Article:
When the demon is talking about the Most High – and this isn't the only time in the New Testament that a demon refers to the Most High God (e.g. Mark 5:7) – you can bet that demon has a twisted understanding of the name. Remember, Lucifer says he will make himself “like the Most High” (Isaiah 14:14). The term Most High can be twisted by a blasphemous spirit to suggest there is not one but many – and that the others are just less high. Twisting further, it might question which of the many is really most high. And down and down, twisting and twisting we go with demonic reasoning. So, it's better to shut up the demon while it’s still speaking truth before it gets to half-truths and before it gets to believable lies.

Marble statue of Pythian Apollo
leaning on the Delphic tripod
encoiled with a serpent
and holding Apollo's tortoise shell lyre,
Apollonia, Albania
This girl proclaiming that Paul and his companions are servants of the Most High God had a spirit of divination – that is a spirit of Πύθων or Python – the Pythian serpent or dragon (Acts 16:16). By the help of this demon, she was able to soothsay with believable accuracy.

By the way, demons are able to predict the future so well not because they know the future but just because they are so extremely intelligent and experienced. Human events have a pretty predictable pattern. History repeats a lot. And if you could remember all the detail of all the millennia back to the dawn of creation with perfect recall, you'd be pretty good at predicting the future too. Sometimes they get it wrong though – like when God becomes man. They didn't see that coming. That had never happened before. They weren't prepared for the ramifications of that. That one was coming from before the dawn of creation. They may be old, but there's someone who's older – truly Ancient of Days (Dan 7:9).

Regardless, this girl’s owners were able to use her and this spirit to gain a great deal of money from her soothsaying. Now I don't know if you've noticed, but the Spirit of God and the spiritual beings that love and serve God – that is, the angels – and those who live and act in the Holy Spirit are not in it for the profit. This is a remarkably reliable way of discerning whether a prophet is a true prophet or false prophet. Are they in it for the money? Are they prophets for profit? I recommend you give those who are in it for the money a wide berth rather than a fat check.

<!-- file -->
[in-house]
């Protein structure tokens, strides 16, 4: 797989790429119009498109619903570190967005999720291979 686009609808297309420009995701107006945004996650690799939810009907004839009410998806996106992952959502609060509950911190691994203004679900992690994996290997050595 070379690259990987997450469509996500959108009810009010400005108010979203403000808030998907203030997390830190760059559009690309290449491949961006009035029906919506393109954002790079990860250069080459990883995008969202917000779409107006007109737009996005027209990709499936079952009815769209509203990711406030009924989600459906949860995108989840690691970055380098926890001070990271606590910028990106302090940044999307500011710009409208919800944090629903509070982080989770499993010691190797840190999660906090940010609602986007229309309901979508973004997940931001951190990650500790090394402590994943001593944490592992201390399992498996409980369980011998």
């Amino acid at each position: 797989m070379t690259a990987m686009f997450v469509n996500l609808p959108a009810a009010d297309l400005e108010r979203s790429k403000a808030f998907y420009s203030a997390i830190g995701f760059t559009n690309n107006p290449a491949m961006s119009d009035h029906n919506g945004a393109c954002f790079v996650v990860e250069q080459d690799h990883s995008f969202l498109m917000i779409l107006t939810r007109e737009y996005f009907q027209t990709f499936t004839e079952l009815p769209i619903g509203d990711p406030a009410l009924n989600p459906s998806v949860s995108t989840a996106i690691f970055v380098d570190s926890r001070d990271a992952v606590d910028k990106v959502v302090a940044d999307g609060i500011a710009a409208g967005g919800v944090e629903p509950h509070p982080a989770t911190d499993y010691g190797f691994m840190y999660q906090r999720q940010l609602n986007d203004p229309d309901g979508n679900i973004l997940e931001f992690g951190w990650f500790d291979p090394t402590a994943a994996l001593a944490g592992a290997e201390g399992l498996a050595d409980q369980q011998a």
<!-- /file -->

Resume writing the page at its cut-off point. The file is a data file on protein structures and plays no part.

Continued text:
This girl was enslaved in more than one way by more than one force. She was enslaved in body to her owners and she was enslaved in spirit to a spirit of Πύθων. Paul delivers her from her enslavement to the demon. He does not oppose her but undoes the work of her owners and of the demon in her.  Which is why her owners press for Paul’s and Silas’ imprisonment.

If we follow the way of the Lord and live in his Holy Spirit, our way of life will confound all those around us. But like the slave girl, they will be delivered. And like the jailer, they will be converted and set free. “Acquire a peaceful spirit and then thousands of others around you will be saved.”[3]

[1] Origen, Homilies on Numbers 16.7.10
[2] De Actibus Apostolorum 2 (CSEL 72:102)
[3] St. Seraphim of Sarov, as quoted by Kallistos Ware, The Inner Kingdom (2000), p. 133.

Sunday, May 7, 2017


Christ is risen! And now Jesus is telling us to rise. The Risen Lord raises us.

To the paralytic, Jesus says "Rise – take up your pallet, and walk” (John 5:8). Jesus says "Rise" to a paralytic in each of the four gospels.

To Aeneas, Peter says, "Jesus Christ heals you; rise and make your bed” (Acts 9:34).

And to the disciple Tabitha, Peter says, “Tabitha, rise” (Acts 9:40).

Rise. Rise. Rise.

Saint Augustine says that this is the word of healing - "the conferring of the cure."[i] To rise is to be healed, made whole, restored to the fullness of life. This makes a lot of sense if we are illuminated. And by that I mean baptized, chrismated, and communed in the Lord Jesus Christ.

It’s not happenstance that the healing of the paralytic in John takes place next to a pool, which, when stirred by an unseen spirit, brings healing of body to one submerged in it (John 5:4). This is a type or prefiguration of baptism. We are buried with Christ in death by being submerged in the waters of baptism, which have been stirred and "sanctified by the power, action, and descent of the Holy Spirit,"[ii] so that we will rise up with Christ out of death into everlasting life by rising up out of the waters of baptism.

Several of the fathers[iii] also point out that this pool is where the priests would wash the animals to be sacrificed to the Lord in the temple. This further strengthens the image of baptism evoked by the Sheep Pool. Because we who are baptized are baptized into the sacrificial death of Jesus, the Lamb of God – whose death destroys death and raises us up from death to everlasting life.

You see, when we are baptized, we are like the paralytic hearing the word of the Lord - "Rise". Before baptism, we are still paralyzed – that is restricted, not free, but enslaved to death and to the consequences of our mortality – to the bodily passions and sin. But through baptism, God fills our lives with grace – with the life of God, with his own energies, which free us from our enslavement to these things.